The number of software and hardware choices for adding original music to video and film has increased exponentially over the past few years. At the high end, where budgets for original scoring are serious, the latest versions of the longest standing Digital Audio Workstations and the introduction of ever more sophisticated virtual instruments have extended composers’ creative and sonic possibilities with near total control over a vast terrain of resources. At the other end, where many projects are completed with little or no budget for music at all, there are relatively inexpensive programs that use sophisticated internal logic to generate complete original fit-to-fill performances based on choices made by the operator, editor or composer. If you’re eager to add more polish to your productions, you’ll want to consider the range of tools and deep feature sets available for those of us on tighter budgets. For a quick guide to specific features, see the sidebar on page 28.
Scoring- specifically, creating music to picture- is a specialized form of music composition. The tools have evolved rapidly in recent years, putting very extensive capabilities into the hands of experienced composers with traditional skills, as well as into the hands of a new breed of computer-enabled newcomer with tech-heavy alternative training. Either way the technological and financial barriers to entry are lower than ever before. The latest in software-based digital audio workstations (DAWs), software (virtual) instruments, sound libraries and loop libraries have effectively taken things to a new level for composers at all levels. For example, partially or completely synthesized soundtracks have become the norm.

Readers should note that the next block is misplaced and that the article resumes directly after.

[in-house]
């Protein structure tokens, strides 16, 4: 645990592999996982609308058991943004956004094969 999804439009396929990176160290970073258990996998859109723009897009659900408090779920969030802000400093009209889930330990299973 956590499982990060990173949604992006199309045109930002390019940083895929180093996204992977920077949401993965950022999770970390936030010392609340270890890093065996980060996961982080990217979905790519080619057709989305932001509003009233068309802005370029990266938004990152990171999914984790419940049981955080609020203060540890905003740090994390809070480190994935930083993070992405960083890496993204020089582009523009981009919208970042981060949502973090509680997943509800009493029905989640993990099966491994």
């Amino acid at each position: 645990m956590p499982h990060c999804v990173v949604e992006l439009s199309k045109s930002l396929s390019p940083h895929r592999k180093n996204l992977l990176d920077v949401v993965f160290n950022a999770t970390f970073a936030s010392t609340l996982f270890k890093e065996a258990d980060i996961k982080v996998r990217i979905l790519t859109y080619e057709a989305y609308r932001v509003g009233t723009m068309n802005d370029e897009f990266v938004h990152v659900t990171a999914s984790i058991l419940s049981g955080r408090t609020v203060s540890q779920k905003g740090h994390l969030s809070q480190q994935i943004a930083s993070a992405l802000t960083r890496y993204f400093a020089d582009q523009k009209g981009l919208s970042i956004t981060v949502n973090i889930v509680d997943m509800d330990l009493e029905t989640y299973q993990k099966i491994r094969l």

DAWs, MIDI Audio Sequencers, and Notation Programs
In a truly custom digital scoring environment, the DAW, or sequencer, is the central composing, recording, editing and mixing interface. Some sequencers focus their feature sets on recording and mixing audio, while others are more oriented to musical composition with MIDI, loops and virtual instruments. While a typical workflow might begin in a MIDI/loop/virtual instrument sequencer- such as those found in Logic Studio (Mac), Digital Performer (Mac), Cubase (Mac/PC), Sonar (PC), or FL Studio (PC)- and end up in an audio-oriented sequencer- such as in Pro Tools or Nuendo (Mac and PC)- the audio and MIDI-based feature sets within all these systems have grown dramatically.
When scoring any project, you need to be able to see synchronized video. Most DAWs can import a digital video file and provide some level of synchronized playback. Some can make minor video edits and some can export a video. Most can output a viewable movie in DV format.